News Articles Features Interviews Movie Reviews Bollywood database
Home arrow Articles arrow Features arrow Ravi Shankar's daughter Norah doesn't consider herself Indian

Ravi Shankar's daughter Norah doesn't consider herself Indian

Indian sitar maestro Ravi Shankar's American daughter Norah Jones says she and her father are close today after years of estrangement, but she does not consider herself part Indian.

"I knew who my dad was," she told Katie Couric in a 12-minute piece on CBS News "60 Minutes" Sunday. "I saw him sporadically until I was nine and then I didn't see him again or talk to him until I was 18."

Shankar never married her mother - their relationship, Norah said, was complicated and it ended when she was young. Her mother, she said, didn't want her talking about him.

Jones, 27, acknowledged it was kind of a secret. "You know, when you have a father who's pretty well known but you don't see him, the last thing you want to do is start talking about him all the time to people," she said.

When Norah turned 18, she sought out her father, who was living in California with his daughter and second wife.

Asked if she was angry or sought an apology from her father when they reconnected, Jones said, "Yeah. I might have. I might have wanted that." Today, she said they are close.

"Do you consider yourself part Indian?" Couric asked. "I grew up in Texas with a white mother," Jones said. "I feel very Texan, actually a New Yorker."

Norah Jones, who has sold over 30 million albums, more than any other female artist this decade, told Couric that success makes her uncomfortable as they talked about the 2003 Grammy Awards.

That evening Norah Jones, then 23, won a total of eight Grammys with her first album of romantic, dreamy ballads named "Best New Artist," "Record of the Year," and "Album of the Year."

But Jones said she felt really bad about her sweep. "I felt like I went to somebody else's birthday party and I ate all their cake. Without anybody else getting a piece. That's how I felt."

A year later, her second album went on to sell 10 million copies, proving her success was no fluke. Unlike her earlier albums, Norah Jones' just released third album, "Not Too Late" has all the songs written by her and as such "they're more honest, more personal and edgier."

"There's a little playfulness but there's also a lot of darker material on this album," Jones said. "And that comes less from me being a dark person than me sort of observing things going on around me and sort of turning them into songs."

"My Dear Country," which she wrote the day before the 2004 presidential election, is a political protest song that takes a jab at President George Bush.

Asked if she was nervous she'd face a fallout similar to what the Dixie Chicks experienced, Jones said, "No. It's more of a personal song for me. It's more of, it's just a song about questioning what's going on and frustration. And I think that a lot of people will, would be able to relate to that feeling, especially from the past few years."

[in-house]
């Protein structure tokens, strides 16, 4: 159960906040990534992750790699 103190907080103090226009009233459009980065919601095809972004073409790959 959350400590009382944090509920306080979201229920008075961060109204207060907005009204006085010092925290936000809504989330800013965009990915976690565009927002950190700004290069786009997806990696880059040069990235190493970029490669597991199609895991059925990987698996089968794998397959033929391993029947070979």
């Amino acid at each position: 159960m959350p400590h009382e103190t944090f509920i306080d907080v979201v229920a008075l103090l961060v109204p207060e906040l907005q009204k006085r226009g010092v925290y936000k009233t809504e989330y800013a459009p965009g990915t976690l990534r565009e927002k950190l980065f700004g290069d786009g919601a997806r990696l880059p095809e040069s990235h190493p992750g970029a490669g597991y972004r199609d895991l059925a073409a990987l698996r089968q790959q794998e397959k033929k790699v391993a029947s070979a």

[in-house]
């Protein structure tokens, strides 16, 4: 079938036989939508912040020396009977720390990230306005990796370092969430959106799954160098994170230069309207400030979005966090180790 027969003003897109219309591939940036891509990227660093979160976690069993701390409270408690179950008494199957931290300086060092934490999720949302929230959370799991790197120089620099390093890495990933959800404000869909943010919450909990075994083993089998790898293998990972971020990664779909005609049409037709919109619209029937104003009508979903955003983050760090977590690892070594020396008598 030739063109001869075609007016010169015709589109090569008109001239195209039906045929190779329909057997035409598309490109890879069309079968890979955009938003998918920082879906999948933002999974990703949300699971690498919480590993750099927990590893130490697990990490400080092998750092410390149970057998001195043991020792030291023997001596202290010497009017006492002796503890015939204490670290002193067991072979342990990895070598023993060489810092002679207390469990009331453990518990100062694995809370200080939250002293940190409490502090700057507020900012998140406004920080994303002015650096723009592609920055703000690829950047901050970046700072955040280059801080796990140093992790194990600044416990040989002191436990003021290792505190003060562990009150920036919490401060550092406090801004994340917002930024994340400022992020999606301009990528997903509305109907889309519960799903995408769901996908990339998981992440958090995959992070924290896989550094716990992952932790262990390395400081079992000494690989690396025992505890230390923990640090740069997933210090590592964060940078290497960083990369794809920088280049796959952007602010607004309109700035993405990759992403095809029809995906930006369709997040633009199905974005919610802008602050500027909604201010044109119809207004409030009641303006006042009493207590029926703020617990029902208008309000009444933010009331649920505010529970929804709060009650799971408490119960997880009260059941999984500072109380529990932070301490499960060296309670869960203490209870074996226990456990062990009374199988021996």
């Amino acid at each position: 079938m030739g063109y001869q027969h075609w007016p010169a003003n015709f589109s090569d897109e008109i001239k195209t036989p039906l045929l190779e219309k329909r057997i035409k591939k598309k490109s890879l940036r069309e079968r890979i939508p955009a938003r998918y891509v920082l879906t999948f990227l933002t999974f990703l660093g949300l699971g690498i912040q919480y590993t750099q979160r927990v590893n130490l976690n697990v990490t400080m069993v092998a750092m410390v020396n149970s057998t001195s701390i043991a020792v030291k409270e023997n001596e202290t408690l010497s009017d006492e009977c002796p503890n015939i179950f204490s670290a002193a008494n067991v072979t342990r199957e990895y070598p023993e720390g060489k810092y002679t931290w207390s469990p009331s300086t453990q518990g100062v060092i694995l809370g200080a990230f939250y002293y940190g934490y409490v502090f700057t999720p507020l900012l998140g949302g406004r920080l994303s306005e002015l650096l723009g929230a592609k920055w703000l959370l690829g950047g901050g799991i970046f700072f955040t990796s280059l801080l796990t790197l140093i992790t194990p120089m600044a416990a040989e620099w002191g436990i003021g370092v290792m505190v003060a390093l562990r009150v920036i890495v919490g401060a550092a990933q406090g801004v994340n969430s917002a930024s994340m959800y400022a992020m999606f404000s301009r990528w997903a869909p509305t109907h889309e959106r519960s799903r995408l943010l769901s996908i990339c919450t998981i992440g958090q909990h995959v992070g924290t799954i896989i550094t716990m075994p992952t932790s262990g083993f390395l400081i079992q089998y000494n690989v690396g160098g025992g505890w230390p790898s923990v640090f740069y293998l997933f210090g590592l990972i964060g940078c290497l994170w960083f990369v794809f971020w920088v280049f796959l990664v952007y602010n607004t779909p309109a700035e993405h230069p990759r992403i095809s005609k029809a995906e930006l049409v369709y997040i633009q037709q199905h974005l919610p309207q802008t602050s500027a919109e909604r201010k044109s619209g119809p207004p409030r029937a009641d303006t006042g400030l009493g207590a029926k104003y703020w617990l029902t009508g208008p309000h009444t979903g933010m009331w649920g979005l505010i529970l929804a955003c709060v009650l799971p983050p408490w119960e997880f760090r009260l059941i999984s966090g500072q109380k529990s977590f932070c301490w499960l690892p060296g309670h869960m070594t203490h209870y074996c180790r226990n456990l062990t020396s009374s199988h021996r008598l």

Norah said her musical roots are country and jazz, tastes acquired growing up in Grapevine, Texas, listening to her mother's eclectic record collection. An only child, she was raised by a single mom, who sacrificed to give her daughter every opportunity.

Norah Jones moved to Greenwich Village when she was 20 years old. "It's a cool neighbourhood to live in. When I first moved here, I actually moved to a little street called Jones Street," she remembered. She waited tables and got gigs singing and playing Jazz standards in small clubs.

In less than a year, her musical career took off when an accountant for Blue Note Records came to hear her perform. She was signed and put out her first album, which she hoped would ultimately sell 10,000 copies. It sold over 20 million.

In 2005, she took herself out of the spotlight and began performing in disguise. In one performance, she donned a blonde wig, singing with the all-girl band, "El Madmo."

"We wear wigs 'cause it's just fun. And we didn't want anybody to judge us, you know. So we wanted to be more anonymous," Jones said. "We wanted to be able to just try something out for fun, for the fun of music, you know. We ended up just enjoying the dressing up part, as much as the band part."

Norah Jones said she doesn't know where her career will go from here and she doesn't really care.

"I don't expect to sell millions of records every time. I just don't think that's gonna be possible. I think that's a lucky thing that happens every once in a while," she said. "I feel like I've had my cake and I've eaten it and it tasted great. And I don't need another piece."

By Arun Kumar, Indo-Asian News Service
 

Add comment

:D:lol::-);-)8):-|:-*:oops::sad::cry::o:-?:-x:eek::zzz:P:roll::sigh:
Bold Italic Underlined Quote

< Time for 'Water' to flow freely in India   Shah Rukh has brought wit and informality to KBC >


News | Articles | Bollywood Database | TV Serials | Actors | Actresses | Music | Fashion

Bollywoodgate © 2005 - 2012
Privacy Policy